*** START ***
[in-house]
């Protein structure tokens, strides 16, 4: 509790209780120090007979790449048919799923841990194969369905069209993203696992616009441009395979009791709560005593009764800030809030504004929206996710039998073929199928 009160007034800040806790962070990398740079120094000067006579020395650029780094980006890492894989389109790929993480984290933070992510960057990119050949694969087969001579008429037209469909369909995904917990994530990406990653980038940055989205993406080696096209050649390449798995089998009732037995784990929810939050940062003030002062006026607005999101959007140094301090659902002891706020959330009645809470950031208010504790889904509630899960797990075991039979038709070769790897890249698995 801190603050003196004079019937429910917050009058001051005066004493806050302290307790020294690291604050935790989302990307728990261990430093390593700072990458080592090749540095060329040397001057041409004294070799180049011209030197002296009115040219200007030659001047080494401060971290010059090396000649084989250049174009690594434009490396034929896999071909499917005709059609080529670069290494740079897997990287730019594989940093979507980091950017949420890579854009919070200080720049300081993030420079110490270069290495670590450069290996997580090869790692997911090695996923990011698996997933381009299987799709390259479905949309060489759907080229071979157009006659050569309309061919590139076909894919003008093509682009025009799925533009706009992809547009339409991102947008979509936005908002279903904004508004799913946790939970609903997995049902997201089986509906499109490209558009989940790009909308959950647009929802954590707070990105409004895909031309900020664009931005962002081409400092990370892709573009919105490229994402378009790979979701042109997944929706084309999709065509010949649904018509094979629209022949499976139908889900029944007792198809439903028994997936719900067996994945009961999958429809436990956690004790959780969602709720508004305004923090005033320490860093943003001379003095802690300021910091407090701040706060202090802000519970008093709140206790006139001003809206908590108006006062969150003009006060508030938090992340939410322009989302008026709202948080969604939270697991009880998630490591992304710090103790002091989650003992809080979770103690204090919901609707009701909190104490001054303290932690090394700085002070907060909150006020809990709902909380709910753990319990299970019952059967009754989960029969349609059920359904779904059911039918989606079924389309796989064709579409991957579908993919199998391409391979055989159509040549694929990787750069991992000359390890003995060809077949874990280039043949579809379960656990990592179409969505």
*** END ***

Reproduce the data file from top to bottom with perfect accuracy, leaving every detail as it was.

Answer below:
[in-house]
């Protein structure tokens, strides 16, 4: 509790209780120090007979790449048919799923841990194969369905069209993203696992616009441009395979009791709560005593009764800030809030504004929206996710039998073929199928 009160007034800040806790962070990398740079120094000067006579020395650029780094980006890492894989389109790929993480984290933070992510960057990119050949694969087969001579008429037209469909369909995904917990994530990406990653980038940055989205993406080696096209050649390449798995089998009732037995784990929810939050940062003030002062006026607005999101959007140094301090659902002891706020959330009645809470950031208010504790889904509630899960797990075991039979038709070769790897890249698995 801190603050003196004079019937429910917050009058001051005066004493806050302290307790020294690291604050935790989302990307728990261990430093390593700072990458080592090749540095060329040397001057041409004294070799180049011209030197002296009115040219200007030659001047080494401060971290010059090396000649084989250049174009690594434009490396034929896999071909499917005709059609080529670069290494740079897997990287730019594989940093979507980091950017949420890579854009919070200080720049300081993030420079110490270069290495670590450069290996997580090869790692997911090695996923990011698996997933381009299987799709390259479905949309060489759907080229071979157009006659050569309309061919590139076909894919003008093509682009025009799925533009706009992809547009339409991102947008979509936005908002279903904004508004799913946790939970609903997995049902997201089986509906499109490209558009989940790009909308959950647009929802954590707070990105409004895909031309900020664009931005962002081409400092990370892709573009919105490229994402378009790979979701042109997944929706084309999709065509010949649904018509094979629209022949499976139908889900029944007792198809439903028994997936719900067996994945009961999958429809436990956690004790959780969602709720508004305004923090005033320490860093943003001379003095802690300021910091407090701040706060202090802000519970008093709140206790006139001003809206908590108006006062969150003009006060508030938090992340939410322009989302008026709202948080969604939270697991009880998630490591992304710090103790002091989650003992809080979770103690204090919901609707009701909190104490001054303290932690090394700085002070907060909150006020809990709902909380709910753990319990299970019952059967009754989960029969349609059920359904779904059911039918989606079924389309796989064709579409991957579908993919199998391409391979055989159509040549694929990787750069991992000359390890003995060809077949874990280039043949579809379960656990990592179409969505």